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Old October 9th, 2008, 02:06 AM   #16
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Originally Posted by Travis Cossel View Post
but in our market none of my brides know anything about "well known" videographers.
The only "well known" videographers in the Belgian weddingvideomarket are the ones that are really cheap :) (that was not intended as a joke but it's sadly true)

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Originally Posted by Travis Cossel View Post
Wow, I'm amazed that people are willing to pay you guys to just do an SDE
I really envy guys like Patrick who not only can do creative stuff like that but are able to get clients to pay that much for it. In my country it's virtually impossible to do this. People do spend quite a lot on photography here but video, no way.
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Old October 9th, 2008, 02:27 AM   #17
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I completely understand. I think Patrick and the Still-Motion team are totally awesome, but it IS frustrating that I can't seem to find the types of clients they are. I often have to work just to get people to go for all-day coverage .. and no one ever really seems interested in any other "extras".

Case in point, I had a wedding this past summer that was HUGE. They spent something like $50,000-60,000 on dinner for the guests ($100/plate and 500-600 guests), and spent money like crazy on all sorts of other things, but they wouldn't even book MY top package, which was less than $4,000. More power to Patrick and his team, but I just don't get how they do it sometimes. d:-/
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Old October 9th, 2008, 08:56 PM   #18
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My thoughts are this ... Patrick and the StillMotion team have demonstrated to their brides, without a shadow of doubt, the value of wedding videography. They've done this by consistently delivering a high quality product and charging what it's actually worth.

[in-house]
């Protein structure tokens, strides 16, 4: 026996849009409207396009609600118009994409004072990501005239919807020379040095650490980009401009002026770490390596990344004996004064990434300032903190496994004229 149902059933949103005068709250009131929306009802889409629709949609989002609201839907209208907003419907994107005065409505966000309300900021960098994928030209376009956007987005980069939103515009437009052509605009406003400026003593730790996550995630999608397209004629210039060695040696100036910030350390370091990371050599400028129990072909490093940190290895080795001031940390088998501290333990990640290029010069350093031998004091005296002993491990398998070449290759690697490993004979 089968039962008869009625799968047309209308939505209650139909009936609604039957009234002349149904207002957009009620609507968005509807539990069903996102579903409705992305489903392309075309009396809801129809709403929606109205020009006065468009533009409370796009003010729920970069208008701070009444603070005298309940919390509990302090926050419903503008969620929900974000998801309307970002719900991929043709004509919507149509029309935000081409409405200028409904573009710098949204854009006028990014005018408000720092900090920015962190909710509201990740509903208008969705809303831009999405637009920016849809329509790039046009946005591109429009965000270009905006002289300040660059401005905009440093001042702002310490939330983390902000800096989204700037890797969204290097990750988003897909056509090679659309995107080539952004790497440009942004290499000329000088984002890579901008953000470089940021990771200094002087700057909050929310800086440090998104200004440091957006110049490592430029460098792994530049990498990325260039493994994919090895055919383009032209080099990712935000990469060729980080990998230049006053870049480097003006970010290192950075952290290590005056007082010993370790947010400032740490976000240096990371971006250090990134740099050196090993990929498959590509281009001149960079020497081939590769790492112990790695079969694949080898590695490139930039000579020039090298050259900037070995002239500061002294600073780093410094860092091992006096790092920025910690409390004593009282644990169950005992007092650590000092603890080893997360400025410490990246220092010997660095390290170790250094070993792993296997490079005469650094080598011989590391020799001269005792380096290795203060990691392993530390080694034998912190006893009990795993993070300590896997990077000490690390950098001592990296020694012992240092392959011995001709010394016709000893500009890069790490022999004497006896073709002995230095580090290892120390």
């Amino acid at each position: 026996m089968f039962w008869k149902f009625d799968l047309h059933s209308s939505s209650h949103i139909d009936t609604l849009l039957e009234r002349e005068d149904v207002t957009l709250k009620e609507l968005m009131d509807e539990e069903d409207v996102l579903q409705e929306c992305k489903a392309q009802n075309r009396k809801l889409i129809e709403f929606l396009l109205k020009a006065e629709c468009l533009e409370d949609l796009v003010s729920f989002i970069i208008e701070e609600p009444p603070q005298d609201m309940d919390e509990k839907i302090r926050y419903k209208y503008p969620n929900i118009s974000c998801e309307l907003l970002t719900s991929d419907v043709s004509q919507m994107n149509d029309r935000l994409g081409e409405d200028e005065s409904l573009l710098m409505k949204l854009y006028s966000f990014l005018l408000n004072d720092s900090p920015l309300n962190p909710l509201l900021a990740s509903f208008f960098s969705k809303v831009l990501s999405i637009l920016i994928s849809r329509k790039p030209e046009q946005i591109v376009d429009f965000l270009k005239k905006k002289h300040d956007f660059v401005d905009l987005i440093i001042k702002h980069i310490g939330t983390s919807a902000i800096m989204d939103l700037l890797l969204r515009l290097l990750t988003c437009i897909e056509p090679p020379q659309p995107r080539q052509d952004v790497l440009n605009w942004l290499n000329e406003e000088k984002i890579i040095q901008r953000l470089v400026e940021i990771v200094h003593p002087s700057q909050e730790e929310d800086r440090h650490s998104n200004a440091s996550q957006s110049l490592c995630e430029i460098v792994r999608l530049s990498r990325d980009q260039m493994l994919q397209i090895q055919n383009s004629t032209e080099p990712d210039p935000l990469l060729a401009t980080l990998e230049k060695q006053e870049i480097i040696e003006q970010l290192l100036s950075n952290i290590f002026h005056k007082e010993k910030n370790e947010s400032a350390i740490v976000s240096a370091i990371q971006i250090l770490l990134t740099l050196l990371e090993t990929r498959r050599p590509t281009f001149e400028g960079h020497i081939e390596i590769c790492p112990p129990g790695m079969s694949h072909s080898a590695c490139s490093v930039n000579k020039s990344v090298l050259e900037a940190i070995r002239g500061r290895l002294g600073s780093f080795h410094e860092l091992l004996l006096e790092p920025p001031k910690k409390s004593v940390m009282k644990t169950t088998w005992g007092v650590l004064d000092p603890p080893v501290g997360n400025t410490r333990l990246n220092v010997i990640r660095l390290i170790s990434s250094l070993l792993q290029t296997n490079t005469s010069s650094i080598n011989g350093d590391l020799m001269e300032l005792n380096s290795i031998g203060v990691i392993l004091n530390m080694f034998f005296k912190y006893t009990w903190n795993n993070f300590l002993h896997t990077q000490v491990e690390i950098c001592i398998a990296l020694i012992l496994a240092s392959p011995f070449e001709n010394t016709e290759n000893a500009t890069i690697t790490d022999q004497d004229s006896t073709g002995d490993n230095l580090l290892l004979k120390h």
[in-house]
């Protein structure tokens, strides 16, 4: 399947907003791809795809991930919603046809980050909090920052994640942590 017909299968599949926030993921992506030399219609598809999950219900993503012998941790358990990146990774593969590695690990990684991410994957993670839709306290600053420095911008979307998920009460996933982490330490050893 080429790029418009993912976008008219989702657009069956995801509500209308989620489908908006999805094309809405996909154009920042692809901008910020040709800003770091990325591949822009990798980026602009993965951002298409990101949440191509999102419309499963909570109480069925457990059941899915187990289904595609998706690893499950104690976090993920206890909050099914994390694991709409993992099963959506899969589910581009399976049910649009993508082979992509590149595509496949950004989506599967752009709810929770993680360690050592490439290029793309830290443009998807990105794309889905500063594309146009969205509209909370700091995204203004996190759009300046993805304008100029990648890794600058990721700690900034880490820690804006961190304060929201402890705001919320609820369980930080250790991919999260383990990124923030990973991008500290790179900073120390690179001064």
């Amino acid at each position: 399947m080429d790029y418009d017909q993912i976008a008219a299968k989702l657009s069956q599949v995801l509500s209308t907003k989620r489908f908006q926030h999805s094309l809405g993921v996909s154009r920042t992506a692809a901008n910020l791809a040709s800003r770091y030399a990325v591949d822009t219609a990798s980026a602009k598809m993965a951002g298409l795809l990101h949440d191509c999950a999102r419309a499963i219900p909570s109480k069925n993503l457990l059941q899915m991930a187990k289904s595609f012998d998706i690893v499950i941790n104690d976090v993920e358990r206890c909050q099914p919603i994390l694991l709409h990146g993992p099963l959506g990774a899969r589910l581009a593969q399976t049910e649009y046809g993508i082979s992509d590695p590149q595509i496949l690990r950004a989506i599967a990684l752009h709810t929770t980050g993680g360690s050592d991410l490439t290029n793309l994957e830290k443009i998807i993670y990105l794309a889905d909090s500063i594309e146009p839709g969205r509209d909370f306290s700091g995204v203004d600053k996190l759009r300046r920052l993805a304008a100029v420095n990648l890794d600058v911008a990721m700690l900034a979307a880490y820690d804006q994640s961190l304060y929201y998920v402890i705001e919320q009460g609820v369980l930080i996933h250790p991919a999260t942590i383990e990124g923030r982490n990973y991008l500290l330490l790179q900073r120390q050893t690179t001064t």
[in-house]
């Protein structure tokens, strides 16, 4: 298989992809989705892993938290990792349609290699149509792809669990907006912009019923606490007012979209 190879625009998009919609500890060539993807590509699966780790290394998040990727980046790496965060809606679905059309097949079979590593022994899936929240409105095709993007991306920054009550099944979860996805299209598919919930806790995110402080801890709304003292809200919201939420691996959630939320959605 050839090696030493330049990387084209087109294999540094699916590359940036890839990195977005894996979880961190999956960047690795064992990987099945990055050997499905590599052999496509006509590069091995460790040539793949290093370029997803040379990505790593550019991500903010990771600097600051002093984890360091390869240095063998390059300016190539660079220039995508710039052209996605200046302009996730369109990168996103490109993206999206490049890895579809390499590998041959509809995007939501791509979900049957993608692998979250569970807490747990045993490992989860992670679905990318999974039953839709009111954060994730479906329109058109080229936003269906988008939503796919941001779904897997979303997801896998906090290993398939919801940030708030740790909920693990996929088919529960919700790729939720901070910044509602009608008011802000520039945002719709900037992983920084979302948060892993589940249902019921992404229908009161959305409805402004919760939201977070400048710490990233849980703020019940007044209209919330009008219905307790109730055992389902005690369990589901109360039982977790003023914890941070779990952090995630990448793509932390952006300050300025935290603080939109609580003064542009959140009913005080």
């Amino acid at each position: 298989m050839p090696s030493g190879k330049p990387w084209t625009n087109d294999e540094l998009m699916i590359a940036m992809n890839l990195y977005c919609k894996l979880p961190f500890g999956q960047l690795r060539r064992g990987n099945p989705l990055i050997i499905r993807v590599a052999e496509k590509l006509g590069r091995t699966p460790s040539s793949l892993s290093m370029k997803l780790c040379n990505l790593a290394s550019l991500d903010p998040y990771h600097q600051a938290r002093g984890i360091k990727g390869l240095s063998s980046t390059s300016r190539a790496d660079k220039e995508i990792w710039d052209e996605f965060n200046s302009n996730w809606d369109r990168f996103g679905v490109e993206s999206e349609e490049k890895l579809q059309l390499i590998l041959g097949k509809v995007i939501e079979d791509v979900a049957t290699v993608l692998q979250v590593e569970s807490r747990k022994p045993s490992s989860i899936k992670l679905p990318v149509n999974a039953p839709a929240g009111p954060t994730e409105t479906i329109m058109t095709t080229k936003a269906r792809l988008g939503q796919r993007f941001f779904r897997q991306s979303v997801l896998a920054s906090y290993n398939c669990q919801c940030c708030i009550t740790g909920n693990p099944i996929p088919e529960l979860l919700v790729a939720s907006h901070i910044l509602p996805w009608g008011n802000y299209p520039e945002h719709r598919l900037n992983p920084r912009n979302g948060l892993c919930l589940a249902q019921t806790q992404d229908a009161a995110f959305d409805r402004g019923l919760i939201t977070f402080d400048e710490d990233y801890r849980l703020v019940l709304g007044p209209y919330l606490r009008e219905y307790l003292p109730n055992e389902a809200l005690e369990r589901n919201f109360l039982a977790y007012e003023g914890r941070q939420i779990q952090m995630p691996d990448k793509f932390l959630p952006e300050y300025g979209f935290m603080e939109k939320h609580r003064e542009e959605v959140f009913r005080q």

Recently, I was cruising around the Wedding Bee forum searching for comments or posts about wedding videography. As I find on most bridal forums, a lot of the brides were saying not to bother getting a wedding videographer, or get a cheap one for $1,000, why spend $1,500 on a dodgy wedding video when you could spend that money elsewhere etc ... Then I stumbled upon this post from one of the forum moderators who'd got StillMotion to do her video - The Milkshakes’ Same Day Edit Weddingbee The Wedding Blog

Almost 100 comments from brides blown away by the video ... Do a search for StillMotion on Wedding Bee ... there's a lot to learn from what the brides are saying. Patrick and his team have clearly demonstrated to brides the value of what they do.

Something I read recently mentioned that there's no such thing as "I can't afford it". In truth it's actually "I don't value it enough to sacrifice for it or to re-arrange my life to get it". Think about it ... if you place a high enough value on something you will figure out how to get it. You'll save like crazy or get a loan etc ...

As a relative newcomer to the wedding videography industry I'm quite disheartened by the overall state of the industry, especially when it comes to pricing. Over the years, and I'm speaking in general terms here, the industry as a whole has not effectively educated brides about the value of wedding videography. That's ultimately what it boils down to ... Does a potential bride value wedding videography enough to part with her hard earned money?

My wife is a photographer and we often talk about this topic. She says "I don't understand why wedding videography costs less than wedding photography? You guys put in so many more hours on the day, way more hours in post-production, your camera gear costs so much more, your editing computers and software cost more, you need way more hard drive space and backup drives etc... etc ...."

There are heaps of photographers who charge $100+ per page in a wedding album. How many videographers are even charging $100 per hour for their services? How can we expect brides to value what we do when through our pricing we're often not even valuing our own time and talents?
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Old October 9th, 2008, 09:19 PM   #19
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What a great response for Still-Motion, and interesting that there was another bride on there who was using them. I checked out the forums on The Knot for my city a few weeks ago, and they were basically dead. Brides just seem to have a different mindset here .. not all of them .. but most of them.

I would dare say I'm offering the best product at the highest price in my market, and I have a very good presentation when I meet with brides. But I'm obviously not booking like Still-Motion does. People think Save the Dates and whatnot are really cool, but when it comes to paying they lose interest.